Discrimination in the ER

Healthcare disparity is a critical issue for those who live with an intellectual disability.  Luckily my son with an intellectual disability does have a primary care physician but there have been times when we have had to use the local ER for treatments.  I have had major concerns with the knowledge base and assessment skills of the ER physicians the last two times we have had to utilize these services.

My son had an injury which appeared to be a broken bone in his foot.  He does not complain of pain but knew something was wrong – it didn’t stop him from walking and jumping as usual though but the swelling and bruising was increasing and causing me concern.

In the ER my son was causing a commotion – getting agitated and screaming – calling out to anyone who passed the door or window “x-ray now” –  the staff closed the door to our room but a few minutes later the nurse came in and said that they had ordered some medication for him.  I asked what it was and I was told ibuprofen and Ativan.  (Ativan (Lorazepam) is a benzodiazepine used for anxiety) The dose of Ativan was a large dose.  I refused this knowing that it has caused increased agitation in the past but said he would take the ibuprofen (although he wasn’t complaining of pain.).

The nurse seemed questioning of my response and said that he would need to stay still for the x-ray.  I told her that he would have no problem staying still and the reason he was agitated was because he wanted to have the x-ray and get out of there – he had other plans and the longer he was in the ER the chance of him missing out on his other plans increased.  That’s what all the commotion was about – not the fact that he was in pain.

She left but the doctor came in and said “he needs to have Percocet to calm down – he is bothering the other patients”

This I could not believe – why was he saying that my son needed to take Percocet because others were being bothered?  Is that a medical reason to medicate someone needlessly? Plus giving my son a narcotic would increase his fall risk  – he lacks the understanding to stay off his foot and to be careful – it would not be wise to medicate him needlessly.

I was in the middle of declining this when the X-ray tech came in the room and was ready to take my son.  My son immediately calmed down and was a perfect angel for the x-ray.  Once this was done the commotion stopped and they realized the sooner they got him taken care of and out of there the better for everyone.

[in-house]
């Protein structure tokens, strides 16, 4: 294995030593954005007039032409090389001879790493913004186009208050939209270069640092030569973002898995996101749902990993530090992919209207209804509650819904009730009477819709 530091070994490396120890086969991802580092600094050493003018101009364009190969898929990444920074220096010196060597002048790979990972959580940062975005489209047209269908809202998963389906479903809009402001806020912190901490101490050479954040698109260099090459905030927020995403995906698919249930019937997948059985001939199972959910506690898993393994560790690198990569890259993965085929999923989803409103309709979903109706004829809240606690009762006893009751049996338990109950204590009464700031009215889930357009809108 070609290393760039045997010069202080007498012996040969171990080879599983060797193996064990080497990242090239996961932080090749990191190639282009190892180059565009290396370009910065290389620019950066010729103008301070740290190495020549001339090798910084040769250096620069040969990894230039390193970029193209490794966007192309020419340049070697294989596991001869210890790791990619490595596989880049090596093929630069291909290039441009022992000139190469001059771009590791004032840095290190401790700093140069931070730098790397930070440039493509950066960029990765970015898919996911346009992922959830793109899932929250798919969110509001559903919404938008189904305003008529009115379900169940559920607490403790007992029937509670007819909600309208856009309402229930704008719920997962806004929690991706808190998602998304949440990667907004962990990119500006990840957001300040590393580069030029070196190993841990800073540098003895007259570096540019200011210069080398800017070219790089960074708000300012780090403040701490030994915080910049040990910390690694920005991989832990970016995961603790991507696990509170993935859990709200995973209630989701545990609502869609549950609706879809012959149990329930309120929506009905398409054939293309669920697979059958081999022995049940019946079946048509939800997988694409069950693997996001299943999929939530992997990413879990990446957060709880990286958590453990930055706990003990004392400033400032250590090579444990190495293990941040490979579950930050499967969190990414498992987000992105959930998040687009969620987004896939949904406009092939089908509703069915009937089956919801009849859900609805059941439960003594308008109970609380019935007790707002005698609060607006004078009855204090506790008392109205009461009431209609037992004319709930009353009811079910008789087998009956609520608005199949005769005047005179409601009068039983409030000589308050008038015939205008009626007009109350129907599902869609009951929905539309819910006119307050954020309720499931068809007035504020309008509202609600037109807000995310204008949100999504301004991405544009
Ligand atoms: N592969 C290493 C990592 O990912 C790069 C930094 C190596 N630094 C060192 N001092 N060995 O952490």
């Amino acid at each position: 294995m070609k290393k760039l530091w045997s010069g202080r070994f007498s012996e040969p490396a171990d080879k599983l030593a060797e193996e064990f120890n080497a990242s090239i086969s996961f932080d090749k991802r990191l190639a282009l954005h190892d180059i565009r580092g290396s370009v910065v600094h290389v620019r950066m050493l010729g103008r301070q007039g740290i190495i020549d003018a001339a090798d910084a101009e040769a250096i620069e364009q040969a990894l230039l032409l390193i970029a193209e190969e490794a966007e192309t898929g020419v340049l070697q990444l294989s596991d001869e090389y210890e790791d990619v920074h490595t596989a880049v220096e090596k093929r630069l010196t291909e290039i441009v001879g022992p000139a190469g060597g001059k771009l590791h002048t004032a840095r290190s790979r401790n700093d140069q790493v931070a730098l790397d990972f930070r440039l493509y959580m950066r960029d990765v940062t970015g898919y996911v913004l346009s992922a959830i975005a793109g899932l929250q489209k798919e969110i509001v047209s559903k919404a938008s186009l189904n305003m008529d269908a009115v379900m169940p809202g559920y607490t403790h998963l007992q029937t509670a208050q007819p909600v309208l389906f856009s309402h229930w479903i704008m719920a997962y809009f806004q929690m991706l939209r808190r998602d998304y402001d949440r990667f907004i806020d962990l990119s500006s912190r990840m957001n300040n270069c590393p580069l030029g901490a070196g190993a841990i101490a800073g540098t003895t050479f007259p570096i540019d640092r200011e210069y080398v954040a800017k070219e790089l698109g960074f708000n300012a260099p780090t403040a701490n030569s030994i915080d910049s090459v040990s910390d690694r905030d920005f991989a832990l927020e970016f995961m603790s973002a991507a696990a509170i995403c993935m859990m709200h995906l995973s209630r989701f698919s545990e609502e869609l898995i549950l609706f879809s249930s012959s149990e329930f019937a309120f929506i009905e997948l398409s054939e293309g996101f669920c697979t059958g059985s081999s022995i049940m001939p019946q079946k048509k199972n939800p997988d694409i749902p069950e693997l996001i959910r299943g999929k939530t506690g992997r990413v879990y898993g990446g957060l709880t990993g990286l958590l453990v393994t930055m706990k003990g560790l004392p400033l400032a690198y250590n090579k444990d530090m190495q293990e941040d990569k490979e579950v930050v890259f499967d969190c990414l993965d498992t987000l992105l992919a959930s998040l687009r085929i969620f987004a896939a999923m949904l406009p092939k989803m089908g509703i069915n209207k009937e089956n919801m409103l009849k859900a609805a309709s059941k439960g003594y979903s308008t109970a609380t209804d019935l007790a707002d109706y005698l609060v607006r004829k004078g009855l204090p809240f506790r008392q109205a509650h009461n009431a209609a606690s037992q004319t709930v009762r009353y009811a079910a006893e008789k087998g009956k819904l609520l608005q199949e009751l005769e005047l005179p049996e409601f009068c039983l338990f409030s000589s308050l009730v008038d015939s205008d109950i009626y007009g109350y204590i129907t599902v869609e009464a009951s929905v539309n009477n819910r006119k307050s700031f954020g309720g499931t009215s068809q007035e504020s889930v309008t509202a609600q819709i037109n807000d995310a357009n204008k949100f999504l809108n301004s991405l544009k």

Yes, he did have a broken bone, a boot was applied and we were out of there – He did not receive the Ativan or Percocet but only because I was there to advocate for him.

The other situation was at the same ER.  My son had a fever and was difficult to rouse, lethargic and unable to stand due to weakness.  He had had some upper respiratory symptoms previous to this spike in fever.

The assessment started with a lab draw and they also did a Valproic Acid level (one of his routine medications).  Unfortunately the Valproic Acid level was the first lab result obtained and it was high. The doctor told me the reason my son was lethargic was because his Valproic Acid level was high.  I tried to explain that it was high because he had had his dose just 2 hours prior to the test and the test was not accurate.  I could not convince the doctor that this WAS NOT the issue that was causing lethargy.

The doctor did not even listen to my son’s lungs or look at the rest of the tests (they clearly indicated there was an infection) because his mind was made up the reason for the lethargy was an elevated Valproic Acid. Below are the discharge instructions my son received for this ER visit – totally not appropriate for his real diagnosis.


hold valproate for one day and then talk with your PMD to reduce the daily dosing



DRUG REACTION (Other type)

You are having a reaction to a drug you have taken. This can cause a variety of symptoms including dizziness, headache, rash, nausea, vomiting, stomach pain, diarrhea, constipation, trouble breathing, high or low blood pressure, and others.

In most cases, the reaction goes away within 1—12 hours. However, it will probably occur again if you take this same medicine. Your doctor will advise you whether to switch to another type of medicine or discontinue



l) Other medicine may be advised to reduce your symptoms until the drug effect wears Off. Follow your doctors advice on this.

2) Once the reaction has gone away, there should be no further problem as long as you don’t take the same drug again.

I did follow up with the Medical Team at the Hospital regarding this mis-diagnosis and my impression that they just didn’t care.  They saw a person coming in who had an intellectual disability and assumed something that wasn’t.  

Also, I did not hold his Valproic Acid that evening and his level was perfect the next morning (as I knew it would be since that was not the problem!)

This is extremely concerning to me and indicates the need for training of for medical professionals and advocates so that people with intellectual disabilities receive health care that is up to the standard of care for every other person.  People with intellectual disabilities have all the same illnesses and injuries that everyone else has and need to be treated appropriately for their symptoms – not treated on assumptions or what others may need.